fbpx
array(3) { ["numberposts"]=> int(-5) ["post_type"]=> string(16) "affiliateproduct" ["meta_query"]=> array(3) { ["relation"]=> string(3) "AND" [0]=> array(3) { ["key"]=> string(8) "afp-type" ["value"]=> string(9) "afp-video" ["compare"]=> string(1) "=" } [1]=> array(9) { ["relation"]=> string(2) "OR" [0]=> array(3) { ["key"]=> string(12) "afp-category" ["value"]=> string(20) "afp-homepage-feature" ["compare"]=> string(4) "LIKE" } [1]=> array(3) { ["key"]=> string(12) "afp-category" ["value"]=> string(15) "afp-inspiration" ["compare"]=> string(4) "LIKE" } [2]=> string(0) "" [3]=> string(0) "" [4]=> string(0) "" [5]=> string(0) "" [6]=> string(0) "" [7]=> string(0) "" } } }

5 Times Hair Was a Sign of Resistance

There’s no room for argument—Black identity is politicized and, as indicated by our skewed criminal justice system, the racist perception of Blackness has been institutionalized.

Because of widespread prejudice, afro features (and yes, that most definitely includes hair) can be a bold signifier counter to mainstream whiteness. For instance, wearing hair naturally instead of using relaxers or weaves, was a sign of resistance during the late ’60s civil rights era. The look is embodied by the iconic Angela Davis and the Black Panther Party.

While styling your hair a certain way is largely a fun way to express yourself, sometimes that expression takes on a deeper meaning. Here are some times hair was a sign of resistance and served to combat injustice.

The Afro

After centuries of dealing with hyper-aggressive hair shaming, the Black Is Beautiful movement overtook the late 1960s. Part of the movement was to encourage the celebration of black features and defy Eurocentric beauty standards, which prompted many to grow out their hair. Because the movement was closely aligned with the Black Panther Party and the active fight against racism, the afro took on radical associations. Chad Dion Lassiter, president of the Black Men at Penn School of Social Work, Inc. at the University of Pennsylvania School of Social Policy and Practice told Ebony, “The Afro was Black beauty personified without white validation, and it did not care about critics. For many Black men, it was about cool pose and hyper-masculinity in the face of police brutality and constant oppression.”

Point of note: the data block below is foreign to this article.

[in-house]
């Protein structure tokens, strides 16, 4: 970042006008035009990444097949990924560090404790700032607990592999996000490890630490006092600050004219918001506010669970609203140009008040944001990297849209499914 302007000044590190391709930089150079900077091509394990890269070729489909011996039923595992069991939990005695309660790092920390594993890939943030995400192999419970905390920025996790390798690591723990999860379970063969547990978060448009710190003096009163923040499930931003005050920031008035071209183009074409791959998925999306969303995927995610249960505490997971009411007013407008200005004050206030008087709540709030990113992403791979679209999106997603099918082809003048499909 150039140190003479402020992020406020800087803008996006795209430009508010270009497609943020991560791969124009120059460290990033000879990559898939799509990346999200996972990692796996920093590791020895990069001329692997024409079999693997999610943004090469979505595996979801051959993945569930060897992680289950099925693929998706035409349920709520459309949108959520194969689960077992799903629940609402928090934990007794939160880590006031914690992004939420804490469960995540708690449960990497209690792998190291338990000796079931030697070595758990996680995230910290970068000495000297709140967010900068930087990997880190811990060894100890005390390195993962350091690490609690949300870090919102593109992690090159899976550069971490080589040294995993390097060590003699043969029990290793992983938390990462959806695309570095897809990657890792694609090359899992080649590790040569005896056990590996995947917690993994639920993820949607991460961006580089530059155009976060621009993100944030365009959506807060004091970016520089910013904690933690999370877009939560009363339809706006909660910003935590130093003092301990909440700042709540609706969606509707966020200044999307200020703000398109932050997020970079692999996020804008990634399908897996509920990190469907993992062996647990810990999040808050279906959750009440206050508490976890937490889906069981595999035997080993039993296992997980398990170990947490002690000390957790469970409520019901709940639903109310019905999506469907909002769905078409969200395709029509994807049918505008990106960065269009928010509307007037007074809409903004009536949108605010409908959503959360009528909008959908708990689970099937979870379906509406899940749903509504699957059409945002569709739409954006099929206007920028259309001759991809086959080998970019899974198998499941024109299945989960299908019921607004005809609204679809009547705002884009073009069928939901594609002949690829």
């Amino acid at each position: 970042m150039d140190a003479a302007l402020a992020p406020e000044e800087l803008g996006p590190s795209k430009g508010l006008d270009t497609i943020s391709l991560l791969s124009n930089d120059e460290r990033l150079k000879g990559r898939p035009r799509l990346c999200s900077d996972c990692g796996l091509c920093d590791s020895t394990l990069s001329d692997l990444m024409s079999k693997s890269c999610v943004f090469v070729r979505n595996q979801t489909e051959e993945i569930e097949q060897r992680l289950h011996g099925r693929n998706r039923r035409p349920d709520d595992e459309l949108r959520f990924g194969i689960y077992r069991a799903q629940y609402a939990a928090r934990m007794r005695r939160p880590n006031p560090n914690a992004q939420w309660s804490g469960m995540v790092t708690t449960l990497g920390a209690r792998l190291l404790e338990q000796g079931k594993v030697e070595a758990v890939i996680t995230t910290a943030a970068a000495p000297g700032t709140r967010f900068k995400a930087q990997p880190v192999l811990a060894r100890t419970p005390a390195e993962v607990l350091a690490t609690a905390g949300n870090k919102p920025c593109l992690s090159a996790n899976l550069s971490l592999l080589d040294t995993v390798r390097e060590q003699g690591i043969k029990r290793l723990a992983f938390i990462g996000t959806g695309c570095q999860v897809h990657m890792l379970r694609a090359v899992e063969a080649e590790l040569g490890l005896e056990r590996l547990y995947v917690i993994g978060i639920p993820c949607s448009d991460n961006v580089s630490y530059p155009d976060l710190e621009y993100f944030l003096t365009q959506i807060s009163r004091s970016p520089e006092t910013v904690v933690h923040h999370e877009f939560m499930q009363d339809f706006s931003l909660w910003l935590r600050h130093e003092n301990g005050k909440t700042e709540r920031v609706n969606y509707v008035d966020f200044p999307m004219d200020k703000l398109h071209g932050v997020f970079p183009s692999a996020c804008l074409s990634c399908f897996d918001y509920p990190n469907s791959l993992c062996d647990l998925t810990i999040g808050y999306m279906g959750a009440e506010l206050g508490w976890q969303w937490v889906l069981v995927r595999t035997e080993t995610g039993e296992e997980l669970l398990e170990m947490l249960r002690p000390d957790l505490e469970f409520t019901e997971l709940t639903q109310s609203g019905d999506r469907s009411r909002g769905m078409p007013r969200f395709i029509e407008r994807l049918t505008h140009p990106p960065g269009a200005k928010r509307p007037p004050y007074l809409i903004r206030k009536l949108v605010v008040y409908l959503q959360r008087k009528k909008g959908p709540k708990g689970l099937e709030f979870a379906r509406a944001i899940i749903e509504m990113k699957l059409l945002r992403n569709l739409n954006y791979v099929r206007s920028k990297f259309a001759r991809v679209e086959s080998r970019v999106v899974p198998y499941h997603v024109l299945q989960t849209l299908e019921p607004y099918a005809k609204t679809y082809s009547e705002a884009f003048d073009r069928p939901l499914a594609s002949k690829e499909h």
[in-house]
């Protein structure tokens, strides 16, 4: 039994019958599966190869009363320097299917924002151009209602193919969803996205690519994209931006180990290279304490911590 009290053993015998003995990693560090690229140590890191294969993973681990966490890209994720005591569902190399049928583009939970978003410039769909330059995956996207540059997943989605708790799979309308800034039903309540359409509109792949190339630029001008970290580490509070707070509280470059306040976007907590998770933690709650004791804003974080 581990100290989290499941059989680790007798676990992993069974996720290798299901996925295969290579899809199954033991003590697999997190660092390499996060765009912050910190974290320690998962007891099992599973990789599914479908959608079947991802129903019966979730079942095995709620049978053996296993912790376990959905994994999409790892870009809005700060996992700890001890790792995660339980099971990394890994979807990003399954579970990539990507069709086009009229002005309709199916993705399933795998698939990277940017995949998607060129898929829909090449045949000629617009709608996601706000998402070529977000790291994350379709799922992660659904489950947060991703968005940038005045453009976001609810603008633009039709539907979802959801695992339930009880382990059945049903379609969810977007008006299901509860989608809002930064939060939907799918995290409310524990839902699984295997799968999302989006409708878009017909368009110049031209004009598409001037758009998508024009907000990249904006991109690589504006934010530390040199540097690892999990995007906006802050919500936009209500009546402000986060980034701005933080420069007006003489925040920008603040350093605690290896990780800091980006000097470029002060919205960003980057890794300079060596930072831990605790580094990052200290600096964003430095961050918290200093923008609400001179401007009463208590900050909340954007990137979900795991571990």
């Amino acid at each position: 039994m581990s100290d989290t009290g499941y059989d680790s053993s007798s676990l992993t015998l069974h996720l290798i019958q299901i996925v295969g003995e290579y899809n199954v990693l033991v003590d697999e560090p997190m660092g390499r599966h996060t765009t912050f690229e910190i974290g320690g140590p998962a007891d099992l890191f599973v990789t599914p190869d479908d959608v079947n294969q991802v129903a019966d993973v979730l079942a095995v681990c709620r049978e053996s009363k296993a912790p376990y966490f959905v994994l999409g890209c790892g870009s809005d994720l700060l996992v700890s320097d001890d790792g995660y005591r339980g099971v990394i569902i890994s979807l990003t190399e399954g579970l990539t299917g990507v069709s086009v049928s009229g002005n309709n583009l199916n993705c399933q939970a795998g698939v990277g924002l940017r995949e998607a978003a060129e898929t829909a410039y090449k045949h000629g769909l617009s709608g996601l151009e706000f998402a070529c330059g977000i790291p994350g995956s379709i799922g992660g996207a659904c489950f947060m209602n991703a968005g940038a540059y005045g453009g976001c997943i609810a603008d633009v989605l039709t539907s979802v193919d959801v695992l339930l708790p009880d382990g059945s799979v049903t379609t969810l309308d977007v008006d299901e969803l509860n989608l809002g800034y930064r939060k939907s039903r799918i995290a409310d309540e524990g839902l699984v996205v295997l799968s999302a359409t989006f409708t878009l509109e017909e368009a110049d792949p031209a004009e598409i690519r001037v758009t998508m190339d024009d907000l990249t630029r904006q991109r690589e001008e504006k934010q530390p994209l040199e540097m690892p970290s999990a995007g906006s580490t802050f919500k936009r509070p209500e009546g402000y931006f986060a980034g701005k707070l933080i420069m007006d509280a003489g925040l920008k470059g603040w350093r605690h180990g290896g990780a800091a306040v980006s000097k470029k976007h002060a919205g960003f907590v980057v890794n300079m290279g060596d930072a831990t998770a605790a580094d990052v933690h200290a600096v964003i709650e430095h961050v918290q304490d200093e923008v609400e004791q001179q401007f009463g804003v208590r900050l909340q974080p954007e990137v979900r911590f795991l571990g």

View this post on Instagram

 

A post shared by NIA CENTRE FOR THE ARTS (@niacentre)

Dreadlocks

Again, there’s no coincidence that dreadlocks, a style closely aligned with Black identity, has been considered subversive. Even children with dreadlocks are seen as a threat and have been barred from taking part in commemorative events, such as graduation or from attending school altogether, simply because of their hair. Even celebrities aren’t exempt, like when Zendaya was dragged for “smelling like patchouli” because she decided to rock dreads.

 

View this post on Instagram

 

A post shared by Savoir Flair (@savoirflair)

Buzzcut

A radical style for women, the buzzcut laughs in the face of gender norms and proves femininity is deeper than hair. Worn by Black icons like Grace Jones and Pat Evans, the style also rebukes white beauty standards specifically. Evans told an interviewer for Black Beauty that she adopted the style after being fed up with how black models were pressured to conform with having long, straight hair. For her, shaving it off was the most effective way to protest.

 

View this post on Instagram

 

A post shared by Brett Collins 🐬 (@brettcollins)

Long Hair

During the tumultuous ’60s, having long hair (especially as a man) meant you occupied a solid position within the counter-culture and were a “hippie.” The style had so much significance, that John Lennon and Yoko Ono staged a nonviolent protest against the Vietnam War in their bed, with signs displaying “Hair Peace.”

 

View this post on Instagram

 

A post shared by Hair Peace (@hairpeachallenge)

Durags

Part of what is now known as the “Allen Iverson Rule,” the NBA banned players from wearing certain clothes, including “headgear of any kind” in 2005. This was a direct attack on Black players and a statement against the hip-hop aesthetic that was popular at the time. Durags are still banned from schools and many nightlife establishments, and just another example of how something as innocuous as a piece of cloth can be considered criminal when associated with Black men.

Hoping to boost your support for the Black community this February? HERE are seven new Black-owned hair brands to shop!



2 minutes

Looking for the freshest ways to breathe life into boring strands?

Take the quiz

Find us here

Search
- powered by chloédigital